This was one of those rare documentary shoots that the usual Red Earth duo of Jason and I would be whittled down to just one of us. Not unfamiliarly dictated by a constrained budget, we could only afford to send me to Papua New Guinea to act as both cinematographer and interviewer. Our subject was Bill Callister (and his wife Sandra, but she couldn’t make the trip) and the project is The Outsiders, a documentary-styled resource following the ins-and-outs of life as a cross-cultural worker. This would be the third country and fourth subject we have shot for the Outsiders (you can also find out about our previous experiences in Thailand and Ethiopia this year).
So this scene was to be set on Misima Island, a 40km-long jungle-covered paradise less than an hour’s flight south-east of mainland PNG. It is a place that Bill used to primarily call home for him and his family for many of the 30+ years he has lived in Papua New Guinea. Having communicated solely via email and one audio Skype call, Bill and I finally met in person as my flight from Port Moresby stopped briefly in Alotau en route to Misima in order to pick up Bill and a couple of other passengers. Despite being forewarned, I’m sure Bill’s first thought of meeting this stranger who immediately wanted to start filming everything he was doing was a realisation that his privacy had gone out the window as his formerly quiet world was being put on show! Still, Bill took it in stride and throughout the 10 days we were together he was always accommodating when I asked him to show me this or walk over there or explain what that person said.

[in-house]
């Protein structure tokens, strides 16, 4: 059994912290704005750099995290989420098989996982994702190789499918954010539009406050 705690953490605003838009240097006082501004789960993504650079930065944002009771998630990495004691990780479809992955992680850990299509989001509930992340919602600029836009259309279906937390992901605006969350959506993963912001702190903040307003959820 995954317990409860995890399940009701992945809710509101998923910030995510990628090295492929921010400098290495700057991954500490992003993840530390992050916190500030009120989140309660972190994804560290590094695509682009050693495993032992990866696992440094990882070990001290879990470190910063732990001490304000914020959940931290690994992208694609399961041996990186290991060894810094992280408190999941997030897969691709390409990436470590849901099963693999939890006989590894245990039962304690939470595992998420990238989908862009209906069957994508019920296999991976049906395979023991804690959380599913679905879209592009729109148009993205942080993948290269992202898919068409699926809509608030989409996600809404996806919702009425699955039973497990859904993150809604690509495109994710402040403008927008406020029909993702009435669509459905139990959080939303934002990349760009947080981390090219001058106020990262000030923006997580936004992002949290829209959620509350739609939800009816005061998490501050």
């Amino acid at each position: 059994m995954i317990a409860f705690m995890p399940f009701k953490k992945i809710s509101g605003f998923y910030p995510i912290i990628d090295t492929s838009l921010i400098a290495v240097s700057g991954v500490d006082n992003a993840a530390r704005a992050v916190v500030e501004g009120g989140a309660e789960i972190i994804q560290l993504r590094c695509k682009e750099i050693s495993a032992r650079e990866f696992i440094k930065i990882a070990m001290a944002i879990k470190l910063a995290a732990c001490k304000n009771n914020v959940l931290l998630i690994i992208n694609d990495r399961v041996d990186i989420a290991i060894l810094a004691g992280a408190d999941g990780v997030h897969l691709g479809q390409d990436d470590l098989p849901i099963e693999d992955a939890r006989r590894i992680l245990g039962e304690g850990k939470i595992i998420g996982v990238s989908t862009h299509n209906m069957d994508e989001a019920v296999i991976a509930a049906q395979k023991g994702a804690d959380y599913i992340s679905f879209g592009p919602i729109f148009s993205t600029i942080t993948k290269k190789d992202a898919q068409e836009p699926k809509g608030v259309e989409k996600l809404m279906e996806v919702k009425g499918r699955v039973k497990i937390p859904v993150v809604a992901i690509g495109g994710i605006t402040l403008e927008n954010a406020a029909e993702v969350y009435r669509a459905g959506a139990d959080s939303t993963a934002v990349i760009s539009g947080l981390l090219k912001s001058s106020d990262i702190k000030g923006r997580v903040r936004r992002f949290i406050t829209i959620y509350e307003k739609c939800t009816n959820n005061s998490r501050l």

Life on Misima is a throwback to a simpler world in terms of infrastructure, technology and diversion that permeates modern society. Relationships are the core of life there and so, in that respect, life is very much not “simpler” but made all the more richer for it, good and bad. As such, the 14,000 inhabitants of the island make every effort to know one another in their respective communities and spend a great deal of time relating and socialising. I was welcomed with a warm handshake and introduction by many people as soon as I arrived, and when watching Bill move throughout the community, he would have the same sort of contact with most people he bumped into, even if he only saw them a short time before. Similarly, I was seen off at the end of my stay with a little speech from an elder, the shaking of many hands and a few people that got up early the next morning to see me off to the airport.
For an introverted city-dweller like myself who is used to living somewhat anonymously in a Western culture that celebrates individuality and materialism over community and sharing, it takes some getting used to being in a place that is governed by the opposite lifestyle. Despite there being no telephone or internet coverage whatsoever, no general electricity supply (and therefore no aircon, refrigeration or televisions), a sporadic water supply, no plumbing and not even windows in most structures, life managed to go on quite smoothly and it was easy to forget about all of those must-have items of convenience and technology that we can’t live without at home. It is surprisingly easy to just sit and watch the local kids kick around a soccer ball made from a plastic bag, observe someone shimmy up a 10 meter coconut tree, old ladies deftly de-husking coconuts or groups harmonizing South Pacific-inspired hymns, and not even think that you’re missing the latest MasterChef.